While the divisions of the facial nerve in the face are well known, the innervation of the orbicularis oculi by the different distal branches of the facial nerve is poorly described. To determine which branches of the facial nerve play a role in this innervation, the facial nerve was dissected in 30 fresh cadavers. The innervation of this muscle was in the form of two plexuses, a superior one, most often (93%) formed by the union of the temporal and superior zygomatic branches, and an inferior one, usually formed (63%) by the union of the inferior zygomatic and superior buccal branches. This new mode of innervation explains how, without damage to both plexuses, innervation of orbicularis oculi by the facial nerve remains functional. It also explains the often unsatisfactory results of treatment of primary blepharospasm, and the unusual character of palsies of this muscle in cervicofacial lifts.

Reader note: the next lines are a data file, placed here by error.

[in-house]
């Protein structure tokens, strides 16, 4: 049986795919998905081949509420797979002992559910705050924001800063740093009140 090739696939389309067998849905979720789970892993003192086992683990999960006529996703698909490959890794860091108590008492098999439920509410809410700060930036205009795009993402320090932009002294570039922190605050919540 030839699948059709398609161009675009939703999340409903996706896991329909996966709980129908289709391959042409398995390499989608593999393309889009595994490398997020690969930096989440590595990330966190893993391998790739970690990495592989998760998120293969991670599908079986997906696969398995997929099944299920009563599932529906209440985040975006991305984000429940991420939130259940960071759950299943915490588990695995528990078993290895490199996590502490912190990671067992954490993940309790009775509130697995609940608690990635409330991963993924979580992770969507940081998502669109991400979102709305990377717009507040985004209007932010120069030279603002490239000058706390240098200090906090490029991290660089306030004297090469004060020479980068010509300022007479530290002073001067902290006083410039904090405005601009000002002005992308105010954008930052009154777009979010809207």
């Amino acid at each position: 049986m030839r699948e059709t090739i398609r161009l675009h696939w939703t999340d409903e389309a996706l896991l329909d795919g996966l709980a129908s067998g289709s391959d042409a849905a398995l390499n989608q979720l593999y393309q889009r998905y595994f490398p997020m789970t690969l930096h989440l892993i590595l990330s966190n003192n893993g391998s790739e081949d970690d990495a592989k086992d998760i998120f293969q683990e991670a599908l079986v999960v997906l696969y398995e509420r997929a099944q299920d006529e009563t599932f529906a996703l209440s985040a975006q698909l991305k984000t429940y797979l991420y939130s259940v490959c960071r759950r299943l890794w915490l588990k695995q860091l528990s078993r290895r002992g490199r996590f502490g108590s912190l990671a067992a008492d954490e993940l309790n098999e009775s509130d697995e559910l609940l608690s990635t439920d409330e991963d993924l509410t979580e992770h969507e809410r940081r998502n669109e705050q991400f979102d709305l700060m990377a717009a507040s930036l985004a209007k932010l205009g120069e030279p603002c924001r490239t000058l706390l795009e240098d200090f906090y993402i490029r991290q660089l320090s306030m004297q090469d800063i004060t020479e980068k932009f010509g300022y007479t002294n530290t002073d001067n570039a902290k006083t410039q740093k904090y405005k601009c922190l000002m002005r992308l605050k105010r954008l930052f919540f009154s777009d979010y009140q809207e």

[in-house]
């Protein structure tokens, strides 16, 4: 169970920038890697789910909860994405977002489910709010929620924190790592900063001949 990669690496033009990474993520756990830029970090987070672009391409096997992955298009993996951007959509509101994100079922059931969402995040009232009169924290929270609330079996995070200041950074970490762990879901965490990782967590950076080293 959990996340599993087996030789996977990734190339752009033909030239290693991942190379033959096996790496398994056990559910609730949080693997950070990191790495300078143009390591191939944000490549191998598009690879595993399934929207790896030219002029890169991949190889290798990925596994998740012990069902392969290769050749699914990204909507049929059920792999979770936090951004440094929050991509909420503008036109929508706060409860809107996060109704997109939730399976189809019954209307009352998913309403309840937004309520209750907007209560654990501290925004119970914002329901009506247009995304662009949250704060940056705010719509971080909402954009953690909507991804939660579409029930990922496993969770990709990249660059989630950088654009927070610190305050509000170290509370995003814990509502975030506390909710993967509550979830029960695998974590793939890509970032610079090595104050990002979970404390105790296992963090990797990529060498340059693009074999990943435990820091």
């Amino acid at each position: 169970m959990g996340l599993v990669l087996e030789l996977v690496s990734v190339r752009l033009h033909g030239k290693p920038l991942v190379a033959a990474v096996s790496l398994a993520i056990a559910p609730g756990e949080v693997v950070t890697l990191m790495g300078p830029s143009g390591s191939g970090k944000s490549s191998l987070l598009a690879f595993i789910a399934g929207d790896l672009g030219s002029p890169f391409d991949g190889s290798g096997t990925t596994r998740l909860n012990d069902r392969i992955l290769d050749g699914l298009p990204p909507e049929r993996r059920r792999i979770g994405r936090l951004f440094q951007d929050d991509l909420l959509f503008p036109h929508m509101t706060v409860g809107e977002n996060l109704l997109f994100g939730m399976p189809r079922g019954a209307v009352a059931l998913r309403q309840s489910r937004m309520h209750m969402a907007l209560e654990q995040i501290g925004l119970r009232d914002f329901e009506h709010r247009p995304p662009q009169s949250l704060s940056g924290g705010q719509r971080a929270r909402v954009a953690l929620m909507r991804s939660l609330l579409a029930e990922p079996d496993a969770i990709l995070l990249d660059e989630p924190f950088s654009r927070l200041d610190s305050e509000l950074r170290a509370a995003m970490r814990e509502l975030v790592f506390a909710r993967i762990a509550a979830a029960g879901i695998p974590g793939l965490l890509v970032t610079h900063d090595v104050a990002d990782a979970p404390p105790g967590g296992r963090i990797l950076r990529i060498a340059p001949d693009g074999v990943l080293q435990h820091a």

Facial nerve Orbicularis oculi Face lift Blepharospasm